10/10/2012 8:16:00 AM Respect for Life committees build steam at parishes
40 Days photo
Members of St. Cecilia's Respect Life Committee were part of this protest outside a Planned Parenthood clinic during 40 Days for Life.
Jon DeBellis Of the Catholic Sentinel
Across the Archdiocese of Portland, parishioners are building a commitment to the cause of life.
Respect Life Committees, run by volunteer parishioners, have been popping up in churches across the archdiocese, committed to keeping the cause of pro-life on the minds of not only Catholics, but the greater community.
With the help of Matt Cato, director of the Office of Life, Justice and Peace at the Archdiocese of Portland, the parish groups have also been meeting quarterly to get ideas, build support and learn from one another.
"Our goal is to be so integral to parish and community life, that it becomes natural to think that every human life is sacred," said Janice Donahue, a member of the Respect Life Committee at Christ the King Parish in Milwaukie.
Donahue got involved in the pro-life movement after high school in 1971, joining Youth for Life in California, and being inspired by her parish priest and his devotion to Humane Vitae.
Marriage, children and life took her away from volunteering until several years ago when after attending the annual Right to Life rally on the Oregon capitol steps, she felt inspired to get more involved. She helped form a Respect Life Committee at her parish, Christ the King, along with Father Don Buxman, pastor at the time.
The committee has put blurbs in the bulletin reminding parishioners of pro-life causes and events, and passed out flyers and literature.
In May they completed a Holy Family Garden, featuring a statue of the Holy Family, surrounded by flowers and biblical quotes, reminding passersby to remain faithful to the model of life laid out by Christ, his virgin mother and God.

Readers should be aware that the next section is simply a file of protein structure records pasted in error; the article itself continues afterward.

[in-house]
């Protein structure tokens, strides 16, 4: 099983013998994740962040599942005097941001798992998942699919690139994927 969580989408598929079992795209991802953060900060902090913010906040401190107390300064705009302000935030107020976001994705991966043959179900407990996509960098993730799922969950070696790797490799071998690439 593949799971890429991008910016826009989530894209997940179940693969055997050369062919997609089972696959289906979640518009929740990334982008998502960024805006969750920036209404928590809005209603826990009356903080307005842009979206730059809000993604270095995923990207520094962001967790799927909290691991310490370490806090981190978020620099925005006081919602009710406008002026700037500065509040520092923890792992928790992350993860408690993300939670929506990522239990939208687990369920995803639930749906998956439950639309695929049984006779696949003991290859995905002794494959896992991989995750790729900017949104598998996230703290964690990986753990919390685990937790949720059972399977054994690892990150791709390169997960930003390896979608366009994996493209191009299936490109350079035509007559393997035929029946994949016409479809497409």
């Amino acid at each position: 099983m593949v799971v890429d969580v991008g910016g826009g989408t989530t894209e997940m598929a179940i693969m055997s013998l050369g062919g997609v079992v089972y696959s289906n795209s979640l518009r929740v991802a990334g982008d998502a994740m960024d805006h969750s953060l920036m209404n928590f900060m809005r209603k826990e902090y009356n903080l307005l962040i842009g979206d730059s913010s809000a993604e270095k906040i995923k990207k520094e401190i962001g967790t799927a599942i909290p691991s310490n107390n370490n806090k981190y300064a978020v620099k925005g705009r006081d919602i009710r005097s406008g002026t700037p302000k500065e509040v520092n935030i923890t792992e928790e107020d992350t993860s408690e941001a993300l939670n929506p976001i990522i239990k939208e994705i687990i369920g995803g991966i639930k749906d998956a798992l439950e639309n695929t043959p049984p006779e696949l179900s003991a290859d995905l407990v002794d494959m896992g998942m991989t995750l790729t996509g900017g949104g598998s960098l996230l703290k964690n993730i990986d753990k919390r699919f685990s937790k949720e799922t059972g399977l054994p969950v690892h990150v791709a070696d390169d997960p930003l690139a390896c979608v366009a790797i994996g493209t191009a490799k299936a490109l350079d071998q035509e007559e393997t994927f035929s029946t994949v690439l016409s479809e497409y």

At St. Cecilia in Beaverton, the Respect Life Committee has been around since 2001. Father Joe Betschart, then pastor, asked parishioners to help him start the group. It's been rolling ever since.
The group has several annual events including a baby bottle fundraiser, where people put change, cash and checks in a giant baby bottle. The funds are split between two pro-life ministries picked by the committee. They normally raise around $5,000.
The committee also sponsors a prayer service near Jan. 22 every year, marking the memorial for Roe v. Wade.
"God has blessed us with people who have energy to do things," said Bianca Nerenberg, a member of St. Cecilia and the Respect Life Committee.
Every Friday, members of the committee, go out to Planned Parenthood from 8 a.m. to 10 a.m. During the 40 Days for Life (which began last Friday) committee members will be there from 7 a.m. to 7 p.m.
Mary Riegert, a member of the St. Cecilia committee takes comfort that the work at the clinics that provide abortion is doing good in the world. She's even held crying men in her arms who are bringing their girlfriends in for an abortion, offering comfort.
"People are so happy to share in this ministry and help. We have to promote it and make people aware," said Riegert.
At St. Michael the Archangel Parish downtown, the Respect Life Committee is relatively new.
As a group, they had their first meeting in September, and plan on meeting the first Wednesday of every month. The meetings include prayer and discussion. The committee has six members so far.
"As a group we have chosen our first issue to be something that affects many people right here in Oregon and Washington, physician assisted suicide," said Brian Morris, member of the committee. "We really want to find a way to get back to get these issues in front of people; our parish and local communities about what respect life is all about."
Donahue from Christ the King knows that the message of life of these committees is countercultural to what society purports to be important, but she says she's hopeful that folks committed to pro-life causes will prevail, and that the committees and their work will continue to grow.
"We know we're standing with God," said Janice Donahue from Christ the King. "Although it can be hard when it feels like you're the lonely voice out in the desert."